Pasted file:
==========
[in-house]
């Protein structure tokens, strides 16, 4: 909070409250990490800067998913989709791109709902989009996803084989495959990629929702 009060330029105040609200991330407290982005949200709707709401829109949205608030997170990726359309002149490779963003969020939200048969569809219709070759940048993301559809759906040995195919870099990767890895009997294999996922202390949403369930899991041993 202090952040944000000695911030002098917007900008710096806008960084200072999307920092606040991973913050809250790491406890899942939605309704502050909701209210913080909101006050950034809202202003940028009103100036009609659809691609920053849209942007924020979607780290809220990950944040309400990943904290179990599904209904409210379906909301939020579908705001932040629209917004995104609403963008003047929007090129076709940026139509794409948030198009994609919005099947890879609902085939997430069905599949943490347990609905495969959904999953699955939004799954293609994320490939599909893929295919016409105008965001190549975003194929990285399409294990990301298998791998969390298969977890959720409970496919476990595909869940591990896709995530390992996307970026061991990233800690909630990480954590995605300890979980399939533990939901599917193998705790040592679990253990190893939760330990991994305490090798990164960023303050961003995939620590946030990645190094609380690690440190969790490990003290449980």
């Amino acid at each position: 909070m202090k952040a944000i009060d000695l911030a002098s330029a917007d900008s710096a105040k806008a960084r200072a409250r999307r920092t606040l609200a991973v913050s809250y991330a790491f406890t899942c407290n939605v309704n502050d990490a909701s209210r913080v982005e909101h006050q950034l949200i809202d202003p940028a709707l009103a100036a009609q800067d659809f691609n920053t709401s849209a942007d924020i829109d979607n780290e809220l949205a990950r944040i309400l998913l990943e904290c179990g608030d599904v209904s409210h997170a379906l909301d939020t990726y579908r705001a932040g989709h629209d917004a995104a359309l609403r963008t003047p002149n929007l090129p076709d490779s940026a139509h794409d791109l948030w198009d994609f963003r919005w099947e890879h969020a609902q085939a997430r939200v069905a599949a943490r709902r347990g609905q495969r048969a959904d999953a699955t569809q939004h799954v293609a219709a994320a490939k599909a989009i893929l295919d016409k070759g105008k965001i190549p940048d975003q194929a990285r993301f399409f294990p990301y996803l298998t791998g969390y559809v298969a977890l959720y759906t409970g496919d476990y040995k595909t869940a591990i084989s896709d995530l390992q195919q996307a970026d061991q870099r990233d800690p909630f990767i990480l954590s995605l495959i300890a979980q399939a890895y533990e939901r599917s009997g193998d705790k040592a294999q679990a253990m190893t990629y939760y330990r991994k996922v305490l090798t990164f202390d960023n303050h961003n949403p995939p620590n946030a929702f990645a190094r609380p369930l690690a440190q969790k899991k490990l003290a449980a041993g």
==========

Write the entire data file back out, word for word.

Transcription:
[in-house]
């Protein structure tokens, strides 16, 4: 909070409250990490800067998913989709791109709902989009996803084989495959990629929702 009060330029105040609200991330407290982005949200709707709401829109949205608030997170990726359309002149490779963003969020939200048969569809219709070759940048993301559809759906040995195919870099990767890895009997294999996922202390949403369930899991041993 202090952040944000000695911030002098917007900008710096806008960084200072999307920092606040991973913050809250790491406890899942939605309704502050909701209210913080909101006050950034809202202003940028009103100036009609659809691609920053849209942007924020979607780290809220990950944040309400990943904290179990599904209904409210379906909301939020579908705001932040629209917004995104609403963008003047929007090129076709940026139509794409948030198009994609919005099947890879609902085939997430069905599949943490347990609905495969959904999953699955939004799954293609994320490939599909893929295919016409105008965001190549975003194929990285399409294990990301298998791998969390298969977890959720409970496919476990595909869940591990896709995530390992996307970026061991990233800690909630990480954590995605300890979980399939533990939901599917193998705790040592679990253990190893939760330990991994305490090798990164960023303050961003995939620590946030990645190094609380690690440190969790490990003290449980």
């Amino acid at each position: 909070m202090k952040a944000i009060d000695l911030a002098s330029a917007d900008s710096a105040k806008a960084r200072a409250r999307r920092t606040l609200a991973v913050s809250y991330a790491f406890t899942c407290n939605v309704n502050d990490a909701s209210r913080v982005e909101h006050q950034l949200i809202d202003p940028a709707l009103a100036a009609q800067d659809f691609n920053t709401s849209a942007d924020i829109d979607n780290e809220l949205a990950r944040i309400l998913l990943e904290c179990g608030d599904v209904s409210h997170a379906l909301d939020t990726y579908r705001a932040g989709h629209d917004a995104a359309l609403r963008t003047p002149n929007l090129p076709d490779s940026a139509h794409d791109l948030w198009d994609f963003r919005w099947e890879h969020a609902q085939a997430r939200v069905a599949a943490r709902r347990g609905q495969r048969a959904d999953a699955t569809q939004h799954v293609a219709a994320a490939k599909a989009i893929l295919d016409k070759g105008k965001i190549p940048d975003q194929a990285r993301f399409f294990p990301y996803l298998t791998g969390y559809v298969a977890l959720y759906t409970g496919d476990y040995k595909t869940a591990i084989s896709d995530l390992q195919q996307a970026d061991q870099r990233d800690p909630f990767i990480l954590s995605l495959i300890a979980q399939a890895y533990e939901r599917s009997g193998d705790k040592a294999q679990a253990m190893t990629y939760y330990r991994k996922v305490l090798t990164f202390d960023n303050h961003n949403p995939p620590n946030a929702f990645a190094r609380p369930l690690a440190q969790k899991k490990l003290a449980a041993g």